424-97 - SOLD
Chairs, Banister Back, Set of Four
C. 1730. - SOLD
Descended in one family, and picked from the estate by the current owners. Arm chair 47.25" Tall with 16.25" seat; Side Chairs 46" tall with 17.5" seats. Still sturdy.
977-25 - SOLD
Rocking Chair, Hoop Skirt, Original Paint
Circa 1780 to 1830 - SOLD
Four arched splats centered by robust sausage, ring, and compressed ball turned posts; the tall finals are original. The out-swept arms with carved scrolled handholds rest on turned support that pierces seat rail, tapers and is let-into barrel turning of upper-side-stretcher. The trapezoidal seat retains original splint and is raised on turned legs joined by stretcher system.
This example, always a rocker, remains in a high state of originality including rockers; one arm-support is an early working period carved "make-do".
(Height: 41.5"; seat height: 14.5"; width: 24.5"; depth: 25.5".)
940-1 - SOLD
Armchair, Ladder Back
Mid 18th Century
Maple - SOLD
This chair having three arched slats, robustly turned front and back posts, and finials; down swept carved arms above trapezoidal seat...the legs joined by turned box stretcher system, the front stretchers are sausage turned. Old surface. (Height: 43.25"; seat height: 16.5"; width: 25.5"; depth: 17".)
637-62 - SOLD
Square-Back Windsor Side-Chairs
With Decorated Medallions...in old surface
Circa 1820 - SOLD
As depicted, the top rail above crest-medallion ornamented with painted shield and leafy sprays; as is often encountered with duck-bill backs, the employment of false mitered corners where crest rail meets back post. Seven turned and tapered spindles above shield-shaped seat raised on incised legs joined by box stretcher. Wonderful dry painted surface. (Height: 33.5"; seat height: 18"; width: 16.75"; depth: 16.25".)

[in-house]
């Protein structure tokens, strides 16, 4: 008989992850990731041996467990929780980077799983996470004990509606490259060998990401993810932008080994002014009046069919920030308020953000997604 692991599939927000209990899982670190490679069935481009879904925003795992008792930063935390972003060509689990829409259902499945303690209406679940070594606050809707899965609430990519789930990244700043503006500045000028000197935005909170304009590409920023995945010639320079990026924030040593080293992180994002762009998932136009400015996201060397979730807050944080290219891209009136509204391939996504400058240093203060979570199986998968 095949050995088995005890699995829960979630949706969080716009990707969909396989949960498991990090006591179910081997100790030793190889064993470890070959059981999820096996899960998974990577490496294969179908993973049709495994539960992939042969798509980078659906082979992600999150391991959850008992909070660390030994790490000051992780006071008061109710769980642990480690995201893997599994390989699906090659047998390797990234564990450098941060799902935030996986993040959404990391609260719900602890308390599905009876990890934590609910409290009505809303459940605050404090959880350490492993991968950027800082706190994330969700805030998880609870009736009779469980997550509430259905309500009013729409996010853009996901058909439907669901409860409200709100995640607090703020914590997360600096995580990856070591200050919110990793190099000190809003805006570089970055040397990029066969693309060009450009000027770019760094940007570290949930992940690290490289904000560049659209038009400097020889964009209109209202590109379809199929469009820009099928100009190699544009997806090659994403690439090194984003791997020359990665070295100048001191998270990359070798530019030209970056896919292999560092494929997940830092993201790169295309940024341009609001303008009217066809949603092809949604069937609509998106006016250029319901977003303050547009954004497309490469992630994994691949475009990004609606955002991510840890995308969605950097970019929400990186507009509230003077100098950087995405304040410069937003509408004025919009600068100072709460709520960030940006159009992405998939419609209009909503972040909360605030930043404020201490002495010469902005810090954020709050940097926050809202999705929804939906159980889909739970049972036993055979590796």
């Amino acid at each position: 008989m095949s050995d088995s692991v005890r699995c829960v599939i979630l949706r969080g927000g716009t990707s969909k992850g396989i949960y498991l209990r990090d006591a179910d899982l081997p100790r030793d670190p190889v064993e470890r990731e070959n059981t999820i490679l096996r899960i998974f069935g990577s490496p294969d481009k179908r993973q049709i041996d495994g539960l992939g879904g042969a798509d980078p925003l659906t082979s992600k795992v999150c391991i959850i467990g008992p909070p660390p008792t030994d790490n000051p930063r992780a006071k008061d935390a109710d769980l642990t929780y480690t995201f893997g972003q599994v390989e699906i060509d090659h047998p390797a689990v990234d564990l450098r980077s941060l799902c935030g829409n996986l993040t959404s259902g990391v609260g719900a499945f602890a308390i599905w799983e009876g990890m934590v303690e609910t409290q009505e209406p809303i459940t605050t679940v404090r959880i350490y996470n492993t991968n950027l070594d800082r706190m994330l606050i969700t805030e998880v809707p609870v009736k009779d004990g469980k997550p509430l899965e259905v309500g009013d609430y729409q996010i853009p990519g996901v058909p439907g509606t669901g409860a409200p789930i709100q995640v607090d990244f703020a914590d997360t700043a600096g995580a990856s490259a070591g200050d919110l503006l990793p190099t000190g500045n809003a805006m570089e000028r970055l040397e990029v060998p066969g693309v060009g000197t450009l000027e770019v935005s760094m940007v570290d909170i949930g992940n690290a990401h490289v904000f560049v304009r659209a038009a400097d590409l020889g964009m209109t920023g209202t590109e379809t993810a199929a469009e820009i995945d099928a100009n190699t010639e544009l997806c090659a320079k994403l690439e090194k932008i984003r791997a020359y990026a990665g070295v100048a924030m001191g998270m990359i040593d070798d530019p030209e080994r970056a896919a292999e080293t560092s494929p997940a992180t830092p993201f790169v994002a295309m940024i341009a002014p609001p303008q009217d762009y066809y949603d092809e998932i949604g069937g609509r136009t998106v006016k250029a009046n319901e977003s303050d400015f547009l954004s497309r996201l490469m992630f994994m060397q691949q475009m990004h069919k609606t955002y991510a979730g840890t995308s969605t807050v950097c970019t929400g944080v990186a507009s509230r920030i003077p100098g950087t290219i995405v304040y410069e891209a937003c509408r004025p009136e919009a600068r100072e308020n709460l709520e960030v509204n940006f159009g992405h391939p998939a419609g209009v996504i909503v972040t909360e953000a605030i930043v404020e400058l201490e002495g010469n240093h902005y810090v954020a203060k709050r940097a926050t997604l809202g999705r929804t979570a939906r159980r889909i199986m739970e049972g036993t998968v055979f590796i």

637-67 - SOLD
Ladder-Back Armchair...in great red paint
Maple and ash - SOLD
As depicted, four shaped splats centered by turned and incised rear posts retaining original finials. The front posts with large handholds, and rear posts are similarly turned and incised and are joined by robust arms and double stretcher arrangement. The trapezoidal seat is woven ash-splint and may be original. Lovely crusty 19th century red paint over darker paint; great surface and patina.
The rear legs are ended-out with 3.75" being pieces; front legs are ended-out with 2.5" being pieced.
Height: 44"; seat height: 17"; width: 23.5"; depth: 15.5".
629-4 - SOLD
Pair Of Windsor Fan-Back
Circa 1800 - SOLD
Arched crest with upswept ears above seven spindles flanked by tapered bamboo turned stiles above saddle shaped seat raised on splayed turned legs joined by turned H-form stretcher. Old black paint. (Height: 36"; seat height: 16.5"; width: 16.25"; depth: 15.5".)
731-39 - SOLD
Sheraton Fancy Chairs, Curly Maple, Set of Seven
American Country Formal
Circa 1840 to 1850 - SOLD
A set of seven fancy chairs constructed of curly and birds eye maple that were made during the first half of the 19th century; possibly Connecticut. Each side chair in the Hitchcock (or local competing shop) style; the bolster top rails joined to back-swept stiles with rolled ears. Centering the stiles are scrolled splats above plain splats. The trapezoidal woven rush seats with corner blocks feature turned and split front rail molding and conforming flat side and back moldings. The seats are raised on cylindrical turned and splayed legs joined by stretches...the front stretches being ambitiously turned. This set of chairs is functional and ready for family use. (Height: 34.25"; seat height: 18.5"; width: 17.75"; depth: 15.75".)
793-1 - SOLD
Set Of Six Windsor Side Chairs
With maker's stencil...
Circa 1844-1855 - SOLD
The stenciled name and address on each seat bottom-Walter Corey Manufacture-Nos. 52 and 54 Exchange Street-Portland, ME. assigns the period of manufacture to the 1844-1855 period. During the 1840's the loaf shaped tablet was a popular Corey shop tradition. Standard decoration includes bunches of grapes, detailed leaves and tendrils; by graining, stenciling and trimming in paint...this matched set of five with one closely related chair having the same stencil is decorated as described above. The decorated tablet above turned posts centering four tapering spindles above the shaped plank seat with a half-round piece of wood attached to the front underside of seat producing a full roll. The seat is raised on turned legs that are stylistically within the Corey shop tradition ending in ball feet that are joined by the turned box stretchers. The chairs are functional; some imperfections. (Height: 32.5"; seat height: 17.5"; width: 15.75"; depth: 14.5".)
547-1 - SOLD